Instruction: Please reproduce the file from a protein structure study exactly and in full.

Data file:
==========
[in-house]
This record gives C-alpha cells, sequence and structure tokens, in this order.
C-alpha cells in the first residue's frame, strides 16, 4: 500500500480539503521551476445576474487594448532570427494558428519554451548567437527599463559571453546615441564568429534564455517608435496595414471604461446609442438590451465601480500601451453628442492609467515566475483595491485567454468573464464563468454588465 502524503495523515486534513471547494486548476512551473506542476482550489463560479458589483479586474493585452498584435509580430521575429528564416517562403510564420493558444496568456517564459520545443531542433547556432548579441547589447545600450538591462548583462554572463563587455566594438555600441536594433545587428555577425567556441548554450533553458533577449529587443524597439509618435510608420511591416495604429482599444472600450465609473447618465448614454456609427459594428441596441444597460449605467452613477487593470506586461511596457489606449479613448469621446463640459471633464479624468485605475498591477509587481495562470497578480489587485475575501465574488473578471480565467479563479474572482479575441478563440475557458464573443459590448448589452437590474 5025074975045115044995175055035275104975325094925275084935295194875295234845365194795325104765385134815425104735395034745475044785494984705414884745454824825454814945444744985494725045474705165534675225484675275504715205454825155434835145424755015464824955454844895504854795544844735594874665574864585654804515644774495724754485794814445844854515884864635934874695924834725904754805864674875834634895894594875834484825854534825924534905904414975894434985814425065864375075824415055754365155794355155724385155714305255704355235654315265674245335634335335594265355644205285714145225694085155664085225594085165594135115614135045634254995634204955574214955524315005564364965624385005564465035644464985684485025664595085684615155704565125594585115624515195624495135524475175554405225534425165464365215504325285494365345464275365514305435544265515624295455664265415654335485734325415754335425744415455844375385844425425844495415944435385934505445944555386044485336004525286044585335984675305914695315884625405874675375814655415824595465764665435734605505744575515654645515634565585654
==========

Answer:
[in-house]
This record gives C-alpha cells, sequence and structure tokens, in this order.
C-alpha cells in the first residue's frame, strides 16, 4: 500500500480539503521551476445576474487594448532570427494558428519554451548567437527599463559571453546615441564568429534564455517608435496595414471604461446609442438590451465601480500601451453628442492609467515566475483595491485567454468573464464563468454588465 502524503495523515486534513471547494486548476512551473506542476482550489463560479458589483479586474493585452498584435509580430521575429528564416517562403510564420493558444496568456517564459520545443531542433547556432548579441547589447545600450538591462548583462554572463563587455566594438555600441536594433545587428555577425567556441548554450533553458533577449529587443524597439509618435510608420511591416495604429482599444472600450465609473447618465448614454456609427459594428441596441444597460449605467452613477487593470506586461511596457489606449479613448469621446463640459471633464479624468485605475498591477509587481495562470497578480489587485475575501465574488473578471480565467479563479474572482479575441478563440475557458464573443459590448448589452437590474 5025074975045115044995175055035275104975325094925275084935295194875295234845365194795325104765385134815425104735395034745475044785494984705414884745454824825454814945444744985494725045474705165534675225484675275504715205454825155434835145424755015464824955454844895504854795544844735594874665574864585654804515644774495724754485794814445844854515884864635934874695924834725904754805864674875834634895894594875834484825854534825924534905904414975894434985814425065864375075824415055754365155794355155724385155714305255704355235654315265674245335634335335594265355644205285714145225694085155664085225594085165594135115614135045634254995634204955574214955524315005564364965624385005564465035644464985684485025664595085684615155704565125594585115624515195624495135524475175554405225534425165464365215504325285494365345464275365514305435544265515624295455664265415654335485734325415754335425744415455844375385844425425844495415944435385934505445944555386044485336004525286044585335984675305914695315884625405874675375814655415824595465764665435734605505744575515654645515634565585654